The president of the CBI has called on the prime minister to "stop hiking taxes and focus on boosting investment" in a rebuke over the increasing burdens being placed on business.
Lord Bilimoria will cite policies such as plans to increase corporation tax and national insurance in a speech to the business organisation's annual conference.
It follows a stumbling and poorly-received address by Boris Johnson to the same conference earlier this week in which the PM veered into ruminations about Peppa Pig World.
In his speech, Lord Bilimoria - founder of Cobra beer - will say the UK can "look forward to a more confident global future by championing collaboration and competitiveness" and praises Britain's leadership on the world stage.
He also highlights the strengths of Britain's services export industry, as an inward investment destination and in its universities but urges against complacency.
Lord Bilimoria pointed to "steps in the right direction" including a "super-deduction" tax break for investment but highlighted "big areas where we must improve", with Britain lagging well behind Germany and the US on research and development spending.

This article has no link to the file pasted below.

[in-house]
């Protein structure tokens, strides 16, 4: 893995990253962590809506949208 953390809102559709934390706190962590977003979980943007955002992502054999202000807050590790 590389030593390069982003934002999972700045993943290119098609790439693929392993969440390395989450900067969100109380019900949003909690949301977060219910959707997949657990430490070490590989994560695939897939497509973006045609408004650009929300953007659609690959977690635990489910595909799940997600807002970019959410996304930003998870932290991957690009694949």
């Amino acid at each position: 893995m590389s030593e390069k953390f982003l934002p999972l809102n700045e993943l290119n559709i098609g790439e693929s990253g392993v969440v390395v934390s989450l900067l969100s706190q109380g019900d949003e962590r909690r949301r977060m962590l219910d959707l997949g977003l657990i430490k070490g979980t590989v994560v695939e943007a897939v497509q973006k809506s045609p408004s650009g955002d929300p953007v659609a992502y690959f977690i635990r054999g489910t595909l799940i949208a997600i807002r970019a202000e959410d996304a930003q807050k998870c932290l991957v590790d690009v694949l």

"The government have said they want a high-wage, high-growth, high-investment, high-productivity economy. Business agrees," said the CBI president.
"But right now, we are facing a high-tax economy."
Lord Bilimoria pointed to plans to hike corporation tax from 19% to 25% and the national insurance hike of 1.25 percentage points for workers plus 1.25 percentage points for employers.
Meanwhile, business rates "still need fundamental reform" and the burden of property tax is four times higher than in Germany and three times above the average in the OECD, a club of global economies.
"Together, this all adds up to the UK having the highest tax burden in 70 years," Lord Bilimoria said.
"What we need is to stop hiking taxes and focus on boosting investment."
The speech comes two days after CBI director-general Tony Danker said that the UK "feels like a branch line economy" in many areas after years of neglect in left-behind parts of the country.
That language seemed to chime with the frustration of regional leaders after the government scaled back plans for HS2 and abandoned a new Manchester-Leeds line.